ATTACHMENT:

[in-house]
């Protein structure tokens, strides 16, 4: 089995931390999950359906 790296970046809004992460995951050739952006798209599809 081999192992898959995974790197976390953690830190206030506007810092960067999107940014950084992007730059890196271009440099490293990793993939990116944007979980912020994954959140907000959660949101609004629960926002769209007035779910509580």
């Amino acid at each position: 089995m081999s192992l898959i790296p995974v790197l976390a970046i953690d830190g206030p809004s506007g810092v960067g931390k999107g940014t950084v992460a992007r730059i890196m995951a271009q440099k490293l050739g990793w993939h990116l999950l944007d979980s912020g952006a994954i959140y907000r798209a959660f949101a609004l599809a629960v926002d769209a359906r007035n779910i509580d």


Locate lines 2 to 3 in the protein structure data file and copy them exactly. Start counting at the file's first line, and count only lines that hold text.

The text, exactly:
């Protein structure tokens, strides 16, 4: 089995931390999950359906 790296970046809004992460995951050739952006798209599809 081999192992898959995974790197976390953690830190206030506007810092960067999107940014950084992007730059890196271009440099490293990793993939990116944007979980912020994954959140907000959660949101609004629960926002769209007035779910509580």
């Amino acid at each position: 089995m081999s192992l898959i790296p995974v790197l976390a970046i953690d830190g206030p809004s506007g810092v960067g931390k999107g940014t950084v992460a992007r730059i890196m995951a271009q440099k490293l050739g990793w993939h990116l999950l944007d979980s912020g952006a994954i959140y907000r798209a959660f949101a609004l599809a629960v926002d769209a359906r007035n779910i509580d």